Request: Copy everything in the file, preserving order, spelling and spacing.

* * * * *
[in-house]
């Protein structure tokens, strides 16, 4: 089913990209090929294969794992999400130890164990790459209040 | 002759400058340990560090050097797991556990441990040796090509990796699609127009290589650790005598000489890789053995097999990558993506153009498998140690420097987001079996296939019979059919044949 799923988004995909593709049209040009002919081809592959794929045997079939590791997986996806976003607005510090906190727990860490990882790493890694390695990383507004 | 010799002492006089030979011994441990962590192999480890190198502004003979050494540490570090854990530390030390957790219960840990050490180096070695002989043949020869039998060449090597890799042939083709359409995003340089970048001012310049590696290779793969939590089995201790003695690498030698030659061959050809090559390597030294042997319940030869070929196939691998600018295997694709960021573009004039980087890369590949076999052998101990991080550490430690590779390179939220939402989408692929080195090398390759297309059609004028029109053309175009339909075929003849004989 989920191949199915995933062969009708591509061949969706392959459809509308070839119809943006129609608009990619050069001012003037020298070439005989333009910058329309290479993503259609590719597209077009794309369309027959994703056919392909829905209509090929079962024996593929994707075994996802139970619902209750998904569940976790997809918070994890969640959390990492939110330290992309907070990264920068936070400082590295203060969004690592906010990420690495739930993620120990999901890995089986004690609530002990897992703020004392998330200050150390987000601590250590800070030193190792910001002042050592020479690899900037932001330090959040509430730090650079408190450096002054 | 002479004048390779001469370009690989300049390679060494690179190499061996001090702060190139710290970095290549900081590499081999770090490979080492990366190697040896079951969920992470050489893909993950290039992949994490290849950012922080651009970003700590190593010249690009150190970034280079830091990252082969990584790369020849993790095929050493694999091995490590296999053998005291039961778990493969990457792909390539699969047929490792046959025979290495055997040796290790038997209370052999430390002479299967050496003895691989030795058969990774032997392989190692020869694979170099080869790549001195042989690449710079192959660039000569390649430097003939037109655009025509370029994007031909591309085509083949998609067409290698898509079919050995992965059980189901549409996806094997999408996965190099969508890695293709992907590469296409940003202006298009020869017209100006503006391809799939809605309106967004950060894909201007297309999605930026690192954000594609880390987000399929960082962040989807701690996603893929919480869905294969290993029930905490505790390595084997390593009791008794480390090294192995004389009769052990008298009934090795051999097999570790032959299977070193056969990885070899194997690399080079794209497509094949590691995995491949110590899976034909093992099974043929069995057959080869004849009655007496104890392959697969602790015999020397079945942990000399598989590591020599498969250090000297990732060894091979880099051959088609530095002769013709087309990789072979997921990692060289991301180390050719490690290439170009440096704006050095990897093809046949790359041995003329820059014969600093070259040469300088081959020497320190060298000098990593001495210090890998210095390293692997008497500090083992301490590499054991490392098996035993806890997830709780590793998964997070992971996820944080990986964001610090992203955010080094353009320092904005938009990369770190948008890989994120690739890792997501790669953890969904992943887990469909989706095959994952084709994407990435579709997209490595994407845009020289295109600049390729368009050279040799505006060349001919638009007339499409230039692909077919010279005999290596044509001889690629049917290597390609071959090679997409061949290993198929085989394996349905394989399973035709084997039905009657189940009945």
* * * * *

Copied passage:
[in-house]
């Protein structure tokens, strides 16, 4: 089913990209090929294969794992999400130890164990790459209040 | 002759400058340990560090050097797991556990441990040796090509990796699609127009290589650790005598000489890789053995097999990558993506153009498998140690420097987001079996296939019979059919044949 799923988004995909593709049209040009002919081809592959794929045997079939590791997986996806976003607005510090906190727990860490990882790493890694390695990383507004 | 010799002492006089030979011994441990962590192999480890190198502004003979050494540490570090854990530390030390957790219960840990050490180096070695002989043949020869039998060449090597890799042939083709359409995003340089970048001012310049590696290779793969939590089995201790003695690498030698030659061959050809090559390597030294042997319940030869070929196939691998600018295997694709960021573009004039980087890369590949076999052998101990991080550490430690590779390179939220939402989408692929080195090398390759297309059609004028029109053309175009339909075929003849004989 989920191949199915995933062969009708591509061949969706392959459809509308070839119809943006129609608009990619050069001012003037020298070439005989333009910058329309290479993503259609590719597209077009794309369309027959994703056919392909829905209509090929079962024996593929994707075994996802139970619902209750998904569940976790997809918070994890969640959390990492939110330290992309907070990264920068936070400082590295203060969004690592906010990420690495739930993620120990999901890995089986004690609530002990897992703020004392998330200050150390987000601590250590800070030193190792910001002042050592020479690899900037932001330090959040509430730090650079408190450096002054 | 002479004048390779001469370009690989300049390679060494690179190499061996001090702060190139710290970095290549900081590499081999770090490979080492990366190697040896079951969920992470050489893909993950290039992949994490290849950012922080651009970003700590190593010249690009150190970034280079830091990252082969990584790369020849993790095929050493694999091995490590296999053998005291039961778990493969990457792909390539699969047929490792046959025979290495055997040796290790038997209370052999430390002479299967050496003895691989030795058969990774032997392989190692020869694979170099080869790549001195042989690449710079192959660039000569390649430097003939037109655009025509370029994007031909591309085509083949998609067409290698898509079919050995992965059980189901549409996806094997999408996965190099969508890695293709992907590469296409940003202006298009020869017209100006503006391809799939809605309106967004950060894909201007297309999605930026690192954000594609880390987000399929960082962040989807701690996603893929919480869905294969290993029930905490505790390595084997390593009791008794480390090294192995004389009769052990008298009934090795051999097999570790032959299977070193056969990885070899194997690399080079794209497509094949590691995995491949110590899976034909093992099974043929069995057959080869004849009655007496104890392959697969602790015999020397079945942990000399598989590591020599498969250090000297990732060894091979880099051959088609530095002769013709087309990789072979997921990692060289991301180390050719490690290439170009440096704006050095990897093809046949790359041995003329820059014969600093070259040469300088081959020497320190060298000098990593001495210090890998210095390293692997008497500090083992301490590499054991490392098996035993806890997830709780590793998964997070992971996820944080990986964001610090992203955010080094353009320092904005938009990369770190948008890989994120690739890792997501790669953890969904992943887990469909989706095959994952084709994407990435579709997209490595994407845009020289295109600049390729368009050279040799505006060349001919638009007339499409230039692909077919010279005999290596044509001889690629049917290597390609071959090679997409061949290993198929085989394996349905394989399973035709084997039905009657189940009945």